Rose gold is another option that has become more and more popular over the last few years. Its pink hue creates a much more feminine look. Rose gold is becoming more and more common in stores. It creates a look that isn’t quite as traditional as yellow, but it’s still elegant. When you’re shopping for rose gold rings, make sure to ask if the ring is pure rose gold or just plated. Plated rings can chip and lose their color with frequent wear, and engagement rings need to be durable enough to be worn everyday.
Which gemstone should you choose?
Choosing a gemstone is one of the most exciting parts of picking out the ring. Not only do you have to decide whether your love is a traditional diamond or nothing kind of person, but you can also experiment with color and find something that works for your price range. Maybe your future spouse is a bit more daring and prefers onyx or pearl to the traditional gems. No matter what you’re after, all of these stones are incredibly popular and easy enough to find in stores. Make sure you’re purchasing an authentic gem and research which stones are most durable.
Which cut should you choose?
This is where most people start to get a bit more confused. The type of gemstone cut refers to the shape of the actual stone in the ring. Traditionally most rings are round or oval, but there are plenty of alternatives if you want to get a little bit more unique. It’s also important to remember that whatever style cut you choose, you’ll have to find a wedding band that fits along with it.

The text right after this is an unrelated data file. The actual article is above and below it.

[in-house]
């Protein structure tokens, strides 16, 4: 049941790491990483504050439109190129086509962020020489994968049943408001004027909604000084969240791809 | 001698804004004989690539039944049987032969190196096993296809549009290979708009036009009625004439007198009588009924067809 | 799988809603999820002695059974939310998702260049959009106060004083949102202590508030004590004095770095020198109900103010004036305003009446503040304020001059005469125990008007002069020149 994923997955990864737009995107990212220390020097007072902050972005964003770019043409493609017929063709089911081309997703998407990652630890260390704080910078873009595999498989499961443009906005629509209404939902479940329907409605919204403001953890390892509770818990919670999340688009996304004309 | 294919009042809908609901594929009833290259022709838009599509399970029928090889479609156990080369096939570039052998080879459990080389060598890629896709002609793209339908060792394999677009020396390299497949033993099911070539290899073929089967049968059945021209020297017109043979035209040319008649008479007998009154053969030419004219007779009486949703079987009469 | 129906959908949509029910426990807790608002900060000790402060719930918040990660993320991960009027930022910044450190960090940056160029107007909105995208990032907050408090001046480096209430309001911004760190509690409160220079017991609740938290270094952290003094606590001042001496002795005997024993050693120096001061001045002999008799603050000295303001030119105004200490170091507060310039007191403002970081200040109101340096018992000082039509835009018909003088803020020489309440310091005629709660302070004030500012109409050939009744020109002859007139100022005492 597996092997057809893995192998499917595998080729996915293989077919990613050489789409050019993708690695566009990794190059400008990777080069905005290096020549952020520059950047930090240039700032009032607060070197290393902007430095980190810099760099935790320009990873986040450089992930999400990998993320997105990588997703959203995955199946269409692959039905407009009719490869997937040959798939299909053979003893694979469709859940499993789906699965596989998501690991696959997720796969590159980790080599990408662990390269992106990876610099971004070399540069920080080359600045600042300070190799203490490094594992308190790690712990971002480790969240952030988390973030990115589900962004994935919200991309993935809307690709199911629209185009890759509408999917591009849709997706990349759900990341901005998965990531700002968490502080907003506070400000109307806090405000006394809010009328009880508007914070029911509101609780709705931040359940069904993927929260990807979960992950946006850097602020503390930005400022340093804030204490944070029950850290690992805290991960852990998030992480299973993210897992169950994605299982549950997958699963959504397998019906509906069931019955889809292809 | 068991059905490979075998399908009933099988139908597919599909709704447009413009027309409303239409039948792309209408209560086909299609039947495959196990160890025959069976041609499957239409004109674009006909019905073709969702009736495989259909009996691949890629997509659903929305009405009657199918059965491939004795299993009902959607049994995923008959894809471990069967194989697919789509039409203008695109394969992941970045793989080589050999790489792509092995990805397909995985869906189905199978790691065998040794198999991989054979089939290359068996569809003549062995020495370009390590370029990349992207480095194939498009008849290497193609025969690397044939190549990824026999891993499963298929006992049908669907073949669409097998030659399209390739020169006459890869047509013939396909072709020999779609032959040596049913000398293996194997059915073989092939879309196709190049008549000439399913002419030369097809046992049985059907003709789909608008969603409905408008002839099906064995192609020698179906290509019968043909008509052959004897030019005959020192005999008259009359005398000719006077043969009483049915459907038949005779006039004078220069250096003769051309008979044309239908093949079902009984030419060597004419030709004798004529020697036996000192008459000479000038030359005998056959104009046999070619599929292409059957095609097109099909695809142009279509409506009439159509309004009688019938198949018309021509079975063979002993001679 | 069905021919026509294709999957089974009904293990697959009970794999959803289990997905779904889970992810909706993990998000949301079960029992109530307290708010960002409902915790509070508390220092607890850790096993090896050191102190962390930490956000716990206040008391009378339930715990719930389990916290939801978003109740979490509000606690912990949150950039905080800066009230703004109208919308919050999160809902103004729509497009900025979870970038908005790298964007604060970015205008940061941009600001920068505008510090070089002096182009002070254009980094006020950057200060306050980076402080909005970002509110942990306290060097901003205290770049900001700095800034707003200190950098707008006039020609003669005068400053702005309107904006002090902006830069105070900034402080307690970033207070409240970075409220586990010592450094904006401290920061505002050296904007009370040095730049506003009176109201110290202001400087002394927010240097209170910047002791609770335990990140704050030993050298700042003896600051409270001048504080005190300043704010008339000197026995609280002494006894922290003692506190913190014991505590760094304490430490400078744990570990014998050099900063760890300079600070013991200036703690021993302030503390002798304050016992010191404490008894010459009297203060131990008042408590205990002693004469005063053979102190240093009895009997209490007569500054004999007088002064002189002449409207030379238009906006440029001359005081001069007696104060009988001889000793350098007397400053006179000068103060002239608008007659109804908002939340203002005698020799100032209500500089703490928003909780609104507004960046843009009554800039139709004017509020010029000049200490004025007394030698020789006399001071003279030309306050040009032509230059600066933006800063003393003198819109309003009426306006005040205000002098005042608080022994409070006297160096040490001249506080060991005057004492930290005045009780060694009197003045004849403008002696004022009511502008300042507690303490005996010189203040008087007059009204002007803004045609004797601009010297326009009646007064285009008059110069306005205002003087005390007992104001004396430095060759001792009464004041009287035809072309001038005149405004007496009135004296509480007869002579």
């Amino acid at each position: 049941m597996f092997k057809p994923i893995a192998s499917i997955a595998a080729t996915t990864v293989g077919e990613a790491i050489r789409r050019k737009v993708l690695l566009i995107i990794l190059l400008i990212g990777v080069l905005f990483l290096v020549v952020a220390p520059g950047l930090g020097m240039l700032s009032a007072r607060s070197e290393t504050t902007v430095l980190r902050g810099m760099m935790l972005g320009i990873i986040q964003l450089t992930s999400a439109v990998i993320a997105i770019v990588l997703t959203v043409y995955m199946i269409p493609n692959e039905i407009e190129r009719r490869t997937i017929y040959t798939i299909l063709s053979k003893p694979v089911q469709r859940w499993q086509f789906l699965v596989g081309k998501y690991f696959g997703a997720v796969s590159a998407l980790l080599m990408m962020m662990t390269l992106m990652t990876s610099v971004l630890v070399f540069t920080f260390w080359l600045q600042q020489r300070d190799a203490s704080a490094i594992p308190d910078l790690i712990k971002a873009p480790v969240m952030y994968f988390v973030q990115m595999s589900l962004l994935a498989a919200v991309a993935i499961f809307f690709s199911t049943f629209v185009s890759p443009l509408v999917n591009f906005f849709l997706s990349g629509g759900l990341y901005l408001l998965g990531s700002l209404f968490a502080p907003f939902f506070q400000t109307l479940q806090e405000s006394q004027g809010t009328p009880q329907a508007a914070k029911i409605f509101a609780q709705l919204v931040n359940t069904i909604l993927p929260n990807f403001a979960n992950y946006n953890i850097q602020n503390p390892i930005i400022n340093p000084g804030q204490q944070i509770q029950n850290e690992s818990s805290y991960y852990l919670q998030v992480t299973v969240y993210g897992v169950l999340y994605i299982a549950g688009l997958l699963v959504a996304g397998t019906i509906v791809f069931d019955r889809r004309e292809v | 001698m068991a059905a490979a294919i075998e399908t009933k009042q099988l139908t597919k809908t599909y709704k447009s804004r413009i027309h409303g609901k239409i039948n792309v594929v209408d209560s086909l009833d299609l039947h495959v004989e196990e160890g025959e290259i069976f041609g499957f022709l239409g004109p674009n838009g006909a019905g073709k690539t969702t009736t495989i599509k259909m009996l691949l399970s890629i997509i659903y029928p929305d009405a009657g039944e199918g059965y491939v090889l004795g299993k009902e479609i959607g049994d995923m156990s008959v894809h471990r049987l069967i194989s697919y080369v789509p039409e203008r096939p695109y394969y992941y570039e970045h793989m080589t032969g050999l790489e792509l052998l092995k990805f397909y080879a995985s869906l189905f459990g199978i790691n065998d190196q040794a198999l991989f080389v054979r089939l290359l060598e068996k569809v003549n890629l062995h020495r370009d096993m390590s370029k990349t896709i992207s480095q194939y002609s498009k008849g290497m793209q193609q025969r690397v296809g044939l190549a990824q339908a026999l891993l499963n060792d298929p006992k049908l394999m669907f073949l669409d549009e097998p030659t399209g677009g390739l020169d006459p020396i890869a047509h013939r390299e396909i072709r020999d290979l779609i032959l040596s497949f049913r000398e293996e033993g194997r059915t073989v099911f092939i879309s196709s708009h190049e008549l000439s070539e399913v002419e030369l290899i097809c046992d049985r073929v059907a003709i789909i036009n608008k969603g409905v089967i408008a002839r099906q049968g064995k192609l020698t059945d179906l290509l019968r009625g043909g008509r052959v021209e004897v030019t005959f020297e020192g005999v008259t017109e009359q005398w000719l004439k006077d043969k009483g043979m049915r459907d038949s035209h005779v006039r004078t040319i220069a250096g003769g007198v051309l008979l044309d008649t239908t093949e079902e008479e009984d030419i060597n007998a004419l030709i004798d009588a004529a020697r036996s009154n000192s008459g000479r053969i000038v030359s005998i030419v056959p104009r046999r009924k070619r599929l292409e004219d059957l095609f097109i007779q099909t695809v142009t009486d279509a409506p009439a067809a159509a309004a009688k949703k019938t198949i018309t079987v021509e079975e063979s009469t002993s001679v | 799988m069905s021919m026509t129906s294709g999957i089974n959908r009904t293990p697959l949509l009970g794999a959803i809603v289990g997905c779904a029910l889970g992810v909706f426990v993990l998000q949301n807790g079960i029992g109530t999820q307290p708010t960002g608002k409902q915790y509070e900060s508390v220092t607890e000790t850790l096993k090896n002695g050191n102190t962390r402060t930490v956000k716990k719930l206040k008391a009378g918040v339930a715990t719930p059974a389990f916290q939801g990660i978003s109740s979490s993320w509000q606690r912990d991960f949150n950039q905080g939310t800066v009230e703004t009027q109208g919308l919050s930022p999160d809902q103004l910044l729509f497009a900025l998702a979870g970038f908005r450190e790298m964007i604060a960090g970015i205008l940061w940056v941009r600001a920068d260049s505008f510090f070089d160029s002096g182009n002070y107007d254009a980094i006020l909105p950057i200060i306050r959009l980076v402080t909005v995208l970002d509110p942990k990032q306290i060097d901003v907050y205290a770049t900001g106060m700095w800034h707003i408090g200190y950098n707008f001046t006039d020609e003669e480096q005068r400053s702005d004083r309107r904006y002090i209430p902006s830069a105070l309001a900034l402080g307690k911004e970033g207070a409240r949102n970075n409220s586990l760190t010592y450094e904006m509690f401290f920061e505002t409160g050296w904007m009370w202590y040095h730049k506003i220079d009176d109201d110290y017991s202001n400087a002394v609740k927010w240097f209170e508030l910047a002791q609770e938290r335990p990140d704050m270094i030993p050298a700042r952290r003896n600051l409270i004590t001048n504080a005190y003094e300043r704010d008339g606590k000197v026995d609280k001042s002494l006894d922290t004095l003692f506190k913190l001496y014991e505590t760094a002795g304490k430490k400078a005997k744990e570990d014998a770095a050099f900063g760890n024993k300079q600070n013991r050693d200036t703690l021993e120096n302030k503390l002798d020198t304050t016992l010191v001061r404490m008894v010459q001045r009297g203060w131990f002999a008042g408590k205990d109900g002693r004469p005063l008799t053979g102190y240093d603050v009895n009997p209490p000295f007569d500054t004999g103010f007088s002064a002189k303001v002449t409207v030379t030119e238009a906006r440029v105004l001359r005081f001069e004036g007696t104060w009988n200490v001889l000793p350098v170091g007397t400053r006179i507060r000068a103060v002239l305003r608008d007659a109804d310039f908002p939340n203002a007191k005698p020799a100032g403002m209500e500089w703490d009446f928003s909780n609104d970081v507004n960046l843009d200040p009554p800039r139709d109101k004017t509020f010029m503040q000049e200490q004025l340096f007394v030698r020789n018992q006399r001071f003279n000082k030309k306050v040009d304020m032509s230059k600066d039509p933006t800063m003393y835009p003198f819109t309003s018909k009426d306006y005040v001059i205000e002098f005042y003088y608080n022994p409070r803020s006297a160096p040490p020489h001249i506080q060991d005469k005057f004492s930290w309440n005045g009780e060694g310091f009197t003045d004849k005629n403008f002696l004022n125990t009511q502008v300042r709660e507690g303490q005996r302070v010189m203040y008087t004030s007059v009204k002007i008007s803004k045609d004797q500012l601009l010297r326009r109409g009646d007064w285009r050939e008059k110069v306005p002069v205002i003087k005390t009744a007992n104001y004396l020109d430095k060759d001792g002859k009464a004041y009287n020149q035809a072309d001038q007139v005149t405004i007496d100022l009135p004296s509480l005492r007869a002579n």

- Princess: square or rectangular with an inverted pyramid on profile
- Cushion: square cut with rounded corners
- Oval: elongated/modified round cut
- Square: standard square shape
- Teardrop: rounded at the bottom with a point at the top
- Marquise: shaped like a football or boat with pointed ends and a wide middle
- Heart: standard heart shape
- Briolette: similar to a teardrop cut but with more facets
- Baguette: generally rectangular with step-like facets
- Emerald: cut in a square shape with step-like facets
- Round: standard circular shape
- Trilliant: triangular shape with facets
Do men wear engagement rings too?
There’s no reason why men can’t wear engagement rings, though traditionally they typically haven’t.
A lot of the traditions associated with weddings and engagements stem from a time period that was particularly patriarchal, but in a society that is far more accepting not only of men being more feminine, but also of LGBTQIA+ marriage and equality, there’s no reason you can’t get your man a ring. Even if you’re in a heterosexual relationship, there’s no reason the woman can’t be the one to propose!
Pro tip: If your guy works outside, opt for a ring made of titanium or tungsten. These metals are a lot more durable and will stand the test of time.
Dealing with diamonds
if you opt to go with a diamond, you’ll need to know a little bit more about how they’re chosen. Just remember the four Cs of diamonds: cut, clarity, color and carat.
- Cut: as described above, the cut of the diamond affects its proportion and the dispersion of light
- Clarity: This is determined by the amount of flaws in the diamond as seen under strong magnification
- Color: Diamonds are available in a range of hues. A diamond that looks clear on its own could look yellow next to a different diamond
- Carat: This determines the rarity of the diamond and is determined by its weight
It’s also important to know that some people are against the use of diamonds due to the ethical concerns with diamond mining. If your love is environmentally-conscious and has a strong stance on human rights, it might be wise to choose an alternative stone or a lab made diamond.